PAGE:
A charitable gift in your will can be an important part of your estate plan. However, you must be very careful so that your intentions have the desired results, you balance your charitable intentions with other demands on your estate, and you maximize the tax benefits flowing from your generosity.
You Need a Will to Give to Charity on Death
If you want to leave part or all your estate to a charity, you must have a will. If you die without a will, the government will provide only for blood relatives. Charities will not receive any part of your estate.
Value Added in a Lawyer-Prepared Will
If charitable giving is part of your estate plan, it is important to see a lawyer to make certain that the legacies are properly drafted. The do-it-yourself approach, which is always dangerous, presents special challenges where charitable giving is involved. Our lawyers will make certain that your charity of choice exists, that it is properly named and identified in your will, and that it will accept your testamentary gift. We will also include clauses providing guidance to your estate trustee if your selected charity no longer exists at the time of your death.
It is important that you balance the needs and wishes of your family and other beneficiaries with your desire to give to a charity. You also want to make sure that undue limitations are not placed on the ability of the charity to use the gift. We can provide guidance on these issues and help you make certain that your charitable dollars end up in the right place.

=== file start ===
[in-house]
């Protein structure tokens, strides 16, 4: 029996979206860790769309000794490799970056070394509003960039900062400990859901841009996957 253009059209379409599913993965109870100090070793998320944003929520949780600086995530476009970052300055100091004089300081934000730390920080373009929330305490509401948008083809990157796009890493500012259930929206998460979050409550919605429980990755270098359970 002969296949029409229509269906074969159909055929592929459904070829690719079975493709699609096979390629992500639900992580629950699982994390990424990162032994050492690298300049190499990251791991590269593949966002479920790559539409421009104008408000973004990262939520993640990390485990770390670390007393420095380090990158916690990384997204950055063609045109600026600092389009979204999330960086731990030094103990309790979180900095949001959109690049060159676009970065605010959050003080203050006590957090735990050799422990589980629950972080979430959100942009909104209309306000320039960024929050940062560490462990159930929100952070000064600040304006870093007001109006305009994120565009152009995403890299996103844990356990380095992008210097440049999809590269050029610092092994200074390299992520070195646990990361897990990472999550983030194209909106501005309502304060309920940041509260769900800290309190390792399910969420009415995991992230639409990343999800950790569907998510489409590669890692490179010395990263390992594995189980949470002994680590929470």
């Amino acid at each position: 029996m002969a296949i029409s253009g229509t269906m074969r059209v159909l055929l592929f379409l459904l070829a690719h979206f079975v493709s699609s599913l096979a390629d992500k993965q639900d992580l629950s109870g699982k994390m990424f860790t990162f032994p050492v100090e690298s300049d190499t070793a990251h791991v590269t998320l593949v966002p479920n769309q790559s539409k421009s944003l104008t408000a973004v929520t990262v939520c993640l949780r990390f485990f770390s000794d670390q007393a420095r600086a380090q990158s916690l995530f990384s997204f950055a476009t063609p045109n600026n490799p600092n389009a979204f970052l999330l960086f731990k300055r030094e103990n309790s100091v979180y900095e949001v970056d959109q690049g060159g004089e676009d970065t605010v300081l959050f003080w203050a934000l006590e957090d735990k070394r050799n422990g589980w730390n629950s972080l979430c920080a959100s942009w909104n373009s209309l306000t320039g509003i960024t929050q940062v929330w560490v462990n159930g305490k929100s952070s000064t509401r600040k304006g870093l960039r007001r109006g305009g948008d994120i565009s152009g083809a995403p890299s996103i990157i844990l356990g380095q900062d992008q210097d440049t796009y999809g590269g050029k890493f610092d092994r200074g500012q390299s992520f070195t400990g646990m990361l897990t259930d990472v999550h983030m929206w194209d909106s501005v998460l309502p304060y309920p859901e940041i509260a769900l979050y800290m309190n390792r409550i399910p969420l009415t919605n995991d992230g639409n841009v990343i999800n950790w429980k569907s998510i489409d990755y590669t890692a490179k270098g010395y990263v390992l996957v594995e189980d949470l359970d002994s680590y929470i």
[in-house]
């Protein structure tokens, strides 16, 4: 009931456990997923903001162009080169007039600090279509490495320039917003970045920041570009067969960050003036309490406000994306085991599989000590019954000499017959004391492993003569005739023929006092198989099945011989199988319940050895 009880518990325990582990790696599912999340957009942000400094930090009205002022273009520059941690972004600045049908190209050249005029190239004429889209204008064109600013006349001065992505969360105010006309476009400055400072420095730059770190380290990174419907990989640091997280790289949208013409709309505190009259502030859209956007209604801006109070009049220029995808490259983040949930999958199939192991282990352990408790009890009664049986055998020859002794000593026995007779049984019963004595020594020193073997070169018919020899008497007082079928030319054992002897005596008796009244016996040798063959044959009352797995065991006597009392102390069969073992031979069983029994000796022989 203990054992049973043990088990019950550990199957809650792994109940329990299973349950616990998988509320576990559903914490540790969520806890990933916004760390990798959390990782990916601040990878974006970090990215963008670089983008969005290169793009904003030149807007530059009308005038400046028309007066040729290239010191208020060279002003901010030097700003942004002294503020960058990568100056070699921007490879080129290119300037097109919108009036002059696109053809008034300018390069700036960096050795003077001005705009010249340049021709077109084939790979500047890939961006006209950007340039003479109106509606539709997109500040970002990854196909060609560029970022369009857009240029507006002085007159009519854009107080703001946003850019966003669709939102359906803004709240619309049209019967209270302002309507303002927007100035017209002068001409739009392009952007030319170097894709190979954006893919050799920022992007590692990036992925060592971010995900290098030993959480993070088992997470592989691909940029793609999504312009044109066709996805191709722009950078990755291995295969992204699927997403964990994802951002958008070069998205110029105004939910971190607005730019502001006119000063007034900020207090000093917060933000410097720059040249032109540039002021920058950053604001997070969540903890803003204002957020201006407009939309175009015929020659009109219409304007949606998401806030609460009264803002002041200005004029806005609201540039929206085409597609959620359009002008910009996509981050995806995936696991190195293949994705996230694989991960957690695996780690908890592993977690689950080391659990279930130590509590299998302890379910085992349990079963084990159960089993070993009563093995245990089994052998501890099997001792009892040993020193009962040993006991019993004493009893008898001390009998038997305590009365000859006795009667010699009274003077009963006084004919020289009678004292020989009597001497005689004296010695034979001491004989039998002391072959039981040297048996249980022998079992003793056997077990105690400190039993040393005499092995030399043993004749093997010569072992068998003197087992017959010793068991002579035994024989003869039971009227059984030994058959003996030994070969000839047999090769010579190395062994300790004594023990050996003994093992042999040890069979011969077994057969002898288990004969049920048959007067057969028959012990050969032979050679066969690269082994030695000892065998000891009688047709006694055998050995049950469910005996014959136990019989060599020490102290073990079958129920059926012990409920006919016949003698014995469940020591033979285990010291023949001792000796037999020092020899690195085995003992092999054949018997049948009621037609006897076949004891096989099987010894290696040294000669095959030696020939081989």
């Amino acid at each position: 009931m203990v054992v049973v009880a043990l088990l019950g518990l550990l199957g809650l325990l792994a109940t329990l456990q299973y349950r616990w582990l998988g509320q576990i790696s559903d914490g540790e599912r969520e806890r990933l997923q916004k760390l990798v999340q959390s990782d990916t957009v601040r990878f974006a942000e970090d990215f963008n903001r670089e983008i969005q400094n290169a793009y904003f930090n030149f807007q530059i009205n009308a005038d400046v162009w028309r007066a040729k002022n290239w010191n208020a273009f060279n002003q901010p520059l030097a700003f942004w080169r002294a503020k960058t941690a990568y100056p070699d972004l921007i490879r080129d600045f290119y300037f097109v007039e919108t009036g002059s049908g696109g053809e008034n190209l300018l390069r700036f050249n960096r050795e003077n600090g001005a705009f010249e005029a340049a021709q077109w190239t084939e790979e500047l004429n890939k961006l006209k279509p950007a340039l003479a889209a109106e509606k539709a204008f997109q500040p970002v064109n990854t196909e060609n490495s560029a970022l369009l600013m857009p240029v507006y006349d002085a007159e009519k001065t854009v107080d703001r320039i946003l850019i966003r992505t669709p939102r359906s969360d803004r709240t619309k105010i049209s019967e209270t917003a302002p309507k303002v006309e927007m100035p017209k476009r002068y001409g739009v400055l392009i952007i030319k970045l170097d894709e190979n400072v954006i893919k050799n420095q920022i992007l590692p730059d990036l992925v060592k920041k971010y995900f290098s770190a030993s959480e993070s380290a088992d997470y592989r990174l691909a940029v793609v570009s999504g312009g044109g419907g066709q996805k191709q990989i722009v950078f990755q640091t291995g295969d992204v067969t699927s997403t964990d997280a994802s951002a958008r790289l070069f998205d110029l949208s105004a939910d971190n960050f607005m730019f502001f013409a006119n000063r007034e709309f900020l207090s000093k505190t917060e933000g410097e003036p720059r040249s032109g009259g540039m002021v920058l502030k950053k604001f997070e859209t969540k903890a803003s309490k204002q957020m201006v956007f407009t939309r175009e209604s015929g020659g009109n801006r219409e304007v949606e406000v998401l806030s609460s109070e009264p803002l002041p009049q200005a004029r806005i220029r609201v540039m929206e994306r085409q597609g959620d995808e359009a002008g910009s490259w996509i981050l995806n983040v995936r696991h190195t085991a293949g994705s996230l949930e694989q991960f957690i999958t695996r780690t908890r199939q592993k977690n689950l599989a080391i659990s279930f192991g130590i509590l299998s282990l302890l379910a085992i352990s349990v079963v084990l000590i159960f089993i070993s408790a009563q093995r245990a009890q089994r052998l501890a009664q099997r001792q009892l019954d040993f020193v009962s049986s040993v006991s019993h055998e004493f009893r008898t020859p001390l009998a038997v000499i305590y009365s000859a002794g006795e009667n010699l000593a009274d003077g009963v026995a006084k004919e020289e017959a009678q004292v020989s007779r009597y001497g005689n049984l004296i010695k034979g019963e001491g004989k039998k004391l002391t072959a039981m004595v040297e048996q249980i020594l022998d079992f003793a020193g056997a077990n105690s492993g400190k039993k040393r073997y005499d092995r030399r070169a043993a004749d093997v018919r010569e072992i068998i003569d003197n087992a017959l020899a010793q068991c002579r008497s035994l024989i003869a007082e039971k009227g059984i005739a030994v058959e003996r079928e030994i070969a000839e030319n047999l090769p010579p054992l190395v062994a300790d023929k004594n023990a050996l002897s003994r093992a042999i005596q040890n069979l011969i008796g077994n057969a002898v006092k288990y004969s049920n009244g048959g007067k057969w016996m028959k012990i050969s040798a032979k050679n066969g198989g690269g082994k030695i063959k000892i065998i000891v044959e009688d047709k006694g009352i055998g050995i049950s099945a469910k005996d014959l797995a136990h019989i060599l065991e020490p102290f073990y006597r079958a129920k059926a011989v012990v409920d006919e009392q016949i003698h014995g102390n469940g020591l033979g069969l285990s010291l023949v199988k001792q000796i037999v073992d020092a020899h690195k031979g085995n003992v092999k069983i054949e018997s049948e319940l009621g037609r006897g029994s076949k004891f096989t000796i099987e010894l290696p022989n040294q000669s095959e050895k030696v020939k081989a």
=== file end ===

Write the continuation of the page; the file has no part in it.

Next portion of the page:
Review your will periodically to make certain that your charitable provisions reflect your current intentions and circumstances. For example, you may have changed churches or a charity may have moved or changed its name, operations, or objectives. It is also possible that tax laws regarding charitable giving will change, perhaps affecting what and how much you give to charity.
Tax Implications of Charitable Gifts in Your Will
Tax law in Canada currently provides significant tax advantages for those who give to charities in their will. The tax credit for a gift by will can offset 100 percent of income for the year of death, and can be carried back to reduce taxes payable for the prior year. For purposes of a charitable donation tax credit, the value of the gift is its value immediately before your death, not its value when you made your will or its value when the property is actually received by the charity.
Charitable giving in your will is a wonderful way to support causes or institutions that have been important to you during your lifetime. It can also ease the tax burden on your estate in a significant way. If you are inclined to consider churches, public institutions, or charities in your will, give us a call to discuss it.